“The City of Boston allowed us to dock at the dilapidated Mystic Wharves, right next to where the ships from the Havana Line used to tie up. Without knowing it, we were witnessing the end of an era. Steamship companies that connected Cuba with the United States were dwindling, as commercial aviation came into its own. The Havana Line was already gone, and the New York & Cuba Mail Steamship Company, commonly called the Ward Line, was a shipping company that operated from 1841 until 1954 and ran “Whoopee Cruises” during the prohibition years. Because of a number of accidents, including the fire on the SS Morro Castle off Asbury Park on September 8, 1934, the company was left hanging on by a thread. In the mid-1950’s it was still possible to buy a round trip passage from Miami to Havana for about $45.00, which was a bargain, even in those days.”
Captain Hank Bracker, "Salty & Saucy Maine"

“The Empire State was a relatively quiet ship since she only used steam power to drive the turbines, which then spun the generators that made the electricity needed to energize the powerful electric motors, which were directly geared to turn the propeller shafts. All in all, the ship was nearly vibration free, making for a smooth ride.
With the sound of three short blasts on the ship’s whistle, we backed away from the pier. This ship was unlike most ships and we all noticed a definite difference in her sounds and vibrations. At that time, most American vessels were driven by steam propulsion that relied on superheating water. The reciprocating steam engines, with their large pistons, were the loudest as they hissed and wheezed, turning a huge crankshaft. Steam turbines were relatively vibration free, but live steam was always visible as it powered the many pumps, winches, etc. Steam is powerful and efficient, but can be dangerous and even deadly. Diesel engines were seldom used on the larger American ships of that earlier era since they were not considered cost or energy efficient. Led by German ships, diesel driven vessels, they are now the most popular engines in use.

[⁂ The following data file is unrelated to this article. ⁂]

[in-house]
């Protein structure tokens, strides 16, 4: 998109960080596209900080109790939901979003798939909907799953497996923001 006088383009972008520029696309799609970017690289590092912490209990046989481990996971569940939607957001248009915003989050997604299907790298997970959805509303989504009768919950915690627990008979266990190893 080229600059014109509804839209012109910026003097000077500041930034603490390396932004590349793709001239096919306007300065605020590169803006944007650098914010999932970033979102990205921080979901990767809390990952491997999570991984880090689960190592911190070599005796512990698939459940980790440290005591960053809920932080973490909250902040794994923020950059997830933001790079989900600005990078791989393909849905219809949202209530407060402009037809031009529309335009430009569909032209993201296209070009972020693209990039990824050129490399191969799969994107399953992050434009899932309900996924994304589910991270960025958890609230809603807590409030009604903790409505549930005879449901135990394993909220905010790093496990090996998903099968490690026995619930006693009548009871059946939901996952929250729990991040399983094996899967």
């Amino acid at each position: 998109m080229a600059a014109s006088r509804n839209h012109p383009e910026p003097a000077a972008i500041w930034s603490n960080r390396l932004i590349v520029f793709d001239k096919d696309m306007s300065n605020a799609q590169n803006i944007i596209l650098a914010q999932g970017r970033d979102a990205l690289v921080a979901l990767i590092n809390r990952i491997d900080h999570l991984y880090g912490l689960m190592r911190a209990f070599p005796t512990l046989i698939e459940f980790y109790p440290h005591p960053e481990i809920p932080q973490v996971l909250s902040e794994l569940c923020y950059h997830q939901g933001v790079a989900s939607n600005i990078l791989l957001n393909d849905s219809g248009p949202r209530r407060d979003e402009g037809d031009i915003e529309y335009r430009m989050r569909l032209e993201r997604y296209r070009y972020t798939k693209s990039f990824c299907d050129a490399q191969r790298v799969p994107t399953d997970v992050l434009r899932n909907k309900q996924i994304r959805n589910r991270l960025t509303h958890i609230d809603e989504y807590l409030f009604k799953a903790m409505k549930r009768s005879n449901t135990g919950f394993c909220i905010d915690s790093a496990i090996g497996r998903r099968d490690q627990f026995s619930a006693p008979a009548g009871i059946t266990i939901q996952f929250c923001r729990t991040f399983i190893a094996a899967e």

The NS Savanna was the only nuclear merchant ship, ever built. Launched in July 21 1959, at a cost of $46.9 million, the NS Savannah was a demo-project for the potential use of nuclear energy. She was deactivated in 1971, and is now located at the Canton Marine Terminal in Baltimore, Maryland.”
Captain Hank Bracker, "Salty & Saucy Maine"

“Throughout the year we worked at maintaining and painting the vessels secured at the Academy waterfront. The school had lifeboats, running boats, sailboats, a wooden-hulled “Submarine Chaser” and the “Training Ship.” During the years that I was at the Academy, most of these ships and boats, being holdovers from World War II, were hardly new. They were in constant need of maintenance and repair, which, of course, fell to us midshipmen. Most of the other academies had the funding to hire a permanent maintenance staff, but not us. At MMA we took pride in what we did and we were the ones who took care of almost everything.
Every winter, for all the years that I was at Maine Maritime Academy, we sailed from Castine, Maine, to the warm waters of the Caribbean in January. In The Tricks End, our yearbook, the Caribbean was called our third home. It gave us something to look forward to, and it gave us the practical, seagoing training we needed to become officers in the United States Maritime Service.”
Captain Hank Bracker, "Salty & Saucy Maine"